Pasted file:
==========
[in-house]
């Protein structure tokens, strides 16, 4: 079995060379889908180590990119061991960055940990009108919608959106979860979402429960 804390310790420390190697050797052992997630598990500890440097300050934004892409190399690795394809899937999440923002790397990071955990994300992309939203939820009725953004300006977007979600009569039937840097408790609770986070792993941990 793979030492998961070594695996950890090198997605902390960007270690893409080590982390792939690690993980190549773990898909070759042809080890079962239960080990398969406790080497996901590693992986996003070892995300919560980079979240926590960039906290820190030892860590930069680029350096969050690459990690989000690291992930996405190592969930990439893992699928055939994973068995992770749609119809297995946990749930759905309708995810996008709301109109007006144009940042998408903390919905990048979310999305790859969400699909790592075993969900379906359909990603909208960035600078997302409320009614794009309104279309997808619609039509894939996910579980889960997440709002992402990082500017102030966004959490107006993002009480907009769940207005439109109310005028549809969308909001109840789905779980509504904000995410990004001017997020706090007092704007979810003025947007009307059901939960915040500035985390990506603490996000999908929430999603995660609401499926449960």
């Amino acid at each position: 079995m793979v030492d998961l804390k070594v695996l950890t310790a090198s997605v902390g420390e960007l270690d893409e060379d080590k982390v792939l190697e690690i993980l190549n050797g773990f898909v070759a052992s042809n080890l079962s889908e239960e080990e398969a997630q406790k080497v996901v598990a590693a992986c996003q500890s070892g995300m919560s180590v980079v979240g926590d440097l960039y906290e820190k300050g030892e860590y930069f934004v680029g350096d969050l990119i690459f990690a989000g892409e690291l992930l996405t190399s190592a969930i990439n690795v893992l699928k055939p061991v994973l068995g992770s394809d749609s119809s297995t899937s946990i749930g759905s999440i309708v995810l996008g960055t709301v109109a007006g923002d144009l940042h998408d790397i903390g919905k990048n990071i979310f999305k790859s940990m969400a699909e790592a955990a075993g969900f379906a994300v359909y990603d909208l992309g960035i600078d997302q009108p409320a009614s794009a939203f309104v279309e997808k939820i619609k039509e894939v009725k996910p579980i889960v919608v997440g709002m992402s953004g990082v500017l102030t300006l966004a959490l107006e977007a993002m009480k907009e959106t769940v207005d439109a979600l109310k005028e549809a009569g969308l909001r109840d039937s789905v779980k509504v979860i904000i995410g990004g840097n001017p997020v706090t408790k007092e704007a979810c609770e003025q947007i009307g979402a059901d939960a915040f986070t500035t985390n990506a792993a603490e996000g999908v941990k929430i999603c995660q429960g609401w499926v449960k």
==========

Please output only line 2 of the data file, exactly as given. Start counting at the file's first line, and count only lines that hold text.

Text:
């Protein structure tokens, strides 16, 4: 079995060379889908180590990119061991960055940990009108919608959106979860979402429960 804390310790420390190697050797052992997630598990500890440097300050934004892409190399690795394809899937999440923002790397990071955990994300992309939203939820009725953004300006977007979600009569039937840097408790609770986070792993941990 793979030492998961070594695996950890090198997605902390960007270690893409080590982390792939690690993980190549773990898909070759042809080890079962239960080990398969406790080497996901590693992986996003070892995300919560980079979240926590960039906290820190030892860590930069680029350096969050690459990690989000690291992930996405190592969930990439893992699928055939994973068995992770749609119809297995946990749930759905309708995810996008709301109109007006144009940042998408903390919905990048979310999305790859969400699909790592075993969900379906359909990603909208960035600078997302409320009614794009309104279309997808619609039509894939996910579980889960997440709002992402990082500017102030966004959490107006993002009480907009769940207005439109109310005028549809969308909001109840789905779980509504904000995410990004001017997020706090007092704007979810003025947007009307059901939960915040500035985390990506603490996000999908929430999603995660609401499926449960």